Having already progressed further on the course, the mentor can offer advice and tips, based on their own experiences and observation. These may relate to budgeting, adapting to the environment, enhancing study skills, raising awareness of available services, clubs and facilities, reassuring the mentee that it is quite normal to find aspects of their experience challenging and exploring ways for them to progress confidently.


Ending the mentoring relationship

A good reason for making the mentor relationship time limited at the start is that there is clarity about how long the support is there for. This doesn’t mean that the relationship can’t continue. It just requires a new request to be made and for both parties to agree. Also, if the relationship doesn’t work out don’t feel trapped. Changes can be made. It may be that timings don’t fit both parties’ timetables so another mentor or mentee might work better. This is not a problem at all so please speak to the coordinator or a member of the mentoring team as soon as concerns arise.


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How often do we need to be in contact?


Peer mentoring is flexible and arranged around the availability and needs of both parties. We don’t dictate exactly when you have contact or for how long, but if there is a long silence, with no contact or meeting, a mentee may not feel adequately supported. We would suggest that every 2 to 3 weeks is ideal for contact. Most mentor pairs find their own pattern and recognise times of greater and lesser need. Even a brief email to see how the mentee is getting on can be experienced as supportive.


One of the first things we suggest you do is compare academic diaries to identify times when both parties will be very busy, or both parties are fairly available.

A mentoring relationship will be different for each pair of students and can last for just one semester or for an entire academic year. Again, it is important to be flexible and work around the needs of those involved.


Some mentor relationships have continued beyond a year because they work so well and are experienced positively by both the mentor and mentee. Others have been just as positive but shorter due to the mentee reaching a level of confidence that means they don’t feel the need of further support. Either example is fine because they meet the needs of the mentor.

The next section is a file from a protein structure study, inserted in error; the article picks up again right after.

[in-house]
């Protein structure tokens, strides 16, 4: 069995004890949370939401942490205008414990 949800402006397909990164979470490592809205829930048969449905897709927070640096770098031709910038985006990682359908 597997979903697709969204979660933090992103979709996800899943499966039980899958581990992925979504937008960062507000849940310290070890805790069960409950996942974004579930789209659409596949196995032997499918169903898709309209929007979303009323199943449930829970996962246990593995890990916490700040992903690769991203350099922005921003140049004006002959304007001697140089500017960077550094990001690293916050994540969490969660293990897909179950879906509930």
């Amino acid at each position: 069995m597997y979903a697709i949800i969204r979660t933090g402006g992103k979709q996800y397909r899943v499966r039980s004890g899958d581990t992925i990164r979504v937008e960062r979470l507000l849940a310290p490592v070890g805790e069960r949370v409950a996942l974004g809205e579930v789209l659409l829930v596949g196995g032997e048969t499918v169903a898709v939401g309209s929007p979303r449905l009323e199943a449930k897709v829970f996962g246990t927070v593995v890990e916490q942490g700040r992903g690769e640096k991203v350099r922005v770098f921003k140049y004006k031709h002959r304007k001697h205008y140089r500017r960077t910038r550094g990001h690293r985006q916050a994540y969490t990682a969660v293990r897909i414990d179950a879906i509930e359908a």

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When mentoring a new pupil, it can be very helpful to recall your own experience of starting University.

  • What challenges did you face?
  • What questions did you want to ask other mentees?
  • What was your best experience?
  • What was your worst experience?
  • Did anything surprise you?
  • What advice would you give to yourself if you could turn back the clock?


It is worth remembering that everyone is different and will have had a personal journey that has brought them to make the choice to come and study at academy A few examples follow:

        

  • Different ages and starting points for their degree course –a student may be young and following on directly from school or college. Others may be mature students and not have studied for many years. Others may have been unemployed prior to deciding to go for a degree while others may have been working successfully in a completely different field of work. Some students have focussed on parenting and have only just found the available time to begin a degree.

 

 

  • Different backgrounds – this can refer to nationality, culture or financial backgrounds and can impact in a number of ways. A learner coming from abroad will probably face additional challenges as they will need to settle in a new city as well as a new country and educational setting. Most new learners, whatever their background, will be studying at a new level unless they are on a postgraduate course. Financially, some students will need to work while they study and some may be single parents caring for children while they study and, sometimes, working too.

 

  • Different motivations/goals – some students come to academy hoping to leave with a First Class degree or as close to it as possible. Others are less concerned with the class of degree obtained but want the satisfaction of obtaining a degree or need a degree to progress in their area of work.